- Have panel members share ideas to make escape room design and preparation go more smoothly. First and foremost, keep the focus on your objectives, and work within the time available to meet learning objectives.
- Predetermine how much time will be allowed to solve puzzles, or whether to allow the escape room to run until the learners solve the puzzle.
- Know your learners. For example, are the learners new graduates or experienced practitioners? This will greatly affect the time flow of a clinical simulation. New grads and undergrads will typically take much longer to complete tasks.
- Keep the room uncluttered and simple, but also resemble the participants’ workspaces as much as possible.
- Provide written instructions/policies.
- Provide a calculator.
- Create a virtual escape room using Google Forms, Slides and Docs for clues. The panel recommends researching YouTube for free instructions on how to create escape rooms. For example, in Google Forms you can create a series of questions which lead to the next clue, and Google Slides can be used to create a room where clues can be hidden.
- A dry run is essential. Have content experts run through escape rooms before the actual learners.
Escape Room Challenge
The panel offered five items that could be used in an escape room. They asked participants to come up with ideas:
- Glow-in-the-dark liquid with a black UV light: this liquid can be used to hide clues that can only be seen when a blacklight is turned on. The liquid can also be used to indicate areas in the room that have become contaminated.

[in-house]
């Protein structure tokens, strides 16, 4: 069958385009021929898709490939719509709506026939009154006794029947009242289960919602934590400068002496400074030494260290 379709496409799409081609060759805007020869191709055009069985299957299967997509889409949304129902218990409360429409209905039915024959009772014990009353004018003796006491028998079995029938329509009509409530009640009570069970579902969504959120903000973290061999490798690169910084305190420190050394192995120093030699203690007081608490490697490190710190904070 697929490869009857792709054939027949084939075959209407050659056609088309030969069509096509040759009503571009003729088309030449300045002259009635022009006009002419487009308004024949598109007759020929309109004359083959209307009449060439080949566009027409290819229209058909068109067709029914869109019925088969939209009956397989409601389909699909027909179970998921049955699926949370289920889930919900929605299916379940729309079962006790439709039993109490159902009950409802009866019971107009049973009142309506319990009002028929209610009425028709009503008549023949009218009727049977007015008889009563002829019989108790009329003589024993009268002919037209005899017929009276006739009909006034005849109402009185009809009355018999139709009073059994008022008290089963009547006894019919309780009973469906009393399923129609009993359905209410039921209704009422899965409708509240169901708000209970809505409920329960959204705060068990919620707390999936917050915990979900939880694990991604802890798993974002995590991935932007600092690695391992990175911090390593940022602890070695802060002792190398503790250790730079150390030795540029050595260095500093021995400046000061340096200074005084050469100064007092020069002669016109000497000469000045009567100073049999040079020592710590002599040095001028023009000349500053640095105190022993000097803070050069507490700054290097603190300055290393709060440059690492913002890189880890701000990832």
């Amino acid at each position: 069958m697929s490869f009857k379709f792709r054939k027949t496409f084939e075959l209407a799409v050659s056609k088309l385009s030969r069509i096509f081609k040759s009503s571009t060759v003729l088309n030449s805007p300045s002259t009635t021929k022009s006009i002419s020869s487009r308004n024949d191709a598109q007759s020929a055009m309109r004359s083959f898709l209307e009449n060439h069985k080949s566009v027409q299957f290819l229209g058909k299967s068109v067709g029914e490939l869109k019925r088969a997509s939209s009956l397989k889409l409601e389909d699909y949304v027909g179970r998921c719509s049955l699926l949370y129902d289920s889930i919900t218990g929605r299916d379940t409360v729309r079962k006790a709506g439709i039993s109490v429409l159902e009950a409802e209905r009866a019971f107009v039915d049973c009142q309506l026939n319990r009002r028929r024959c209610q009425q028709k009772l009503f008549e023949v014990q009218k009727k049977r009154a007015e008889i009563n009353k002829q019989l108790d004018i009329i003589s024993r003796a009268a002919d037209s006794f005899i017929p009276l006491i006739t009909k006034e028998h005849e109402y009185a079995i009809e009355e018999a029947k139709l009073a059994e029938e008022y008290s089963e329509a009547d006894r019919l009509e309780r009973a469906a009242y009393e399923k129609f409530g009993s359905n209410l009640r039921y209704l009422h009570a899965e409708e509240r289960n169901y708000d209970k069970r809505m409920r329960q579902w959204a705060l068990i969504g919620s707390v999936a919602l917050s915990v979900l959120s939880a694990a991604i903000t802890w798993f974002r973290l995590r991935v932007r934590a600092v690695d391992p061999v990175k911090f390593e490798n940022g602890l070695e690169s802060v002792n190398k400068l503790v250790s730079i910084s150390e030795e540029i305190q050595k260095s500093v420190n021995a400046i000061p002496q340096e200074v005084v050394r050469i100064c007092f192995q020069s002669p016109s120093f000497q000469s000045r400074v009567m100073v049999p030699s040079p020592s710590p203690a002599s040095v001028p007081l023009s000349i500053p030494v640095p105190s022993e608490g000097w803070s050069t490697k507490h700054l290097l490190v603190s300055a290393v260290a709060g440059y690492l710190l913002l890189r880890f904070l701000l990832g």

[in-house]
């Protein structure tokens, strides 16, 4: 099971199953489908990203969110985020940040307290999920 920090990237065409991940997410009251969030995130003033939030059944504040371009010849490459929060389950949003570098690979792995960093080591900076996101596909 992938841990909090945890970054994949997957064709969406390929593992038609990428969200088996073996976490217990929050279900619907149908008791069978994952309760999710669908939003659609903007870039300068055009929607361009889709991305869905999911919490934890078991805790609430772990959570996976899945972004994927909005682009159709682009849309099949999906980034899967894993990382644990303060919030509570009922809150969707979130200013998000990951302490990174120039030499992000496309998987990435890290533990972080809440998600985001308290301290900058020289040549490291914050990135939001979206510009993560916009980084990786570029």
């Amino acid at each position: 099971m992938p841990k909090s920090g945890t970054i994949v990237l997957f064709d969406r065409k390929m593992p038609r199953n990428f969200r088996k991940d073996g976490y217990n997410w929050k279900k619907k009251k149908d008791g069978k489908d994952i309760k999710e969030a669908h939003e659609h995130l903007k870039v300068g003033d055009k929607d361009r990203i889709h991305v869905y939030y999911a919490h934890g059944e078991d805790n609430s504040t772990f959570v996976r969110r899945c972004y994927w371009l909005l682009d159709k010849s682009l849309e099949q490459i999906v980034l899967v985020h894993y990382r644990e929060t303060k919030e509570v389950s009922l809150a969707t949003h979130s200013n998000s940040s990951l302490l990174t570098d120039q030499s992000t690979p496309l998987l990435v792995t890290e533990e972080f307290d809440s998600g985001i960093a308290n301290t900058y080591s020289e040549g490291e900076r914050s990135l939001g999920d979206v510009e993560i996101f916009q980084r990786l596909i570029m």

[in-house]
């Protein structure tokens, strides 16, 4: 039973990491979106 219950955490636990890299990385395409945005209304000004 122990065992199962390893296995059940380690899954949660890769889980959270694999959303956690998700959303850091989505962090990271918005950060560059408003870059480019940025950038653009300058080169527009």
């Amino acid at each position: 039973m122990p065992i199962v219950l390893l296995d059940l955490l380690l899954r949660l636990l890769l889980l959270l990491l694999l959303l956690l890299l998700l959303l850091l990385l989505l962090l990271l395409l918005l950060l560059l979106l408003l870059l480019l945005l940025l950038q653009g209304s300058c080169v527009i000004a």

- Magnets: Attach magnets to the back of small 1.5-inch pieces of cards with letters. Put magnets on the back of cards that will spell out the next clue or answer a clue. Provide a magnet on a piece of string, and hide a key in a pipe or bottle that cannot be tipped over. The key should open a box or cupboard with more information.
- Puzzles: Inexpensive puzzles can be bought at a dollar store and may be used in a variety of ways. Puzzle pieces can be hidden about the room, and once the puzzle has been completed, another clue or exit code is revealed. The puzzles may have information written on the back of the puzzle. Puzzles may also be used to simulate time such as waiting for lab results to come back. Create your own puzzles with about 10 pieces to solve a clue. Mix up pieces from two different puzzles to stimulate communication between participants.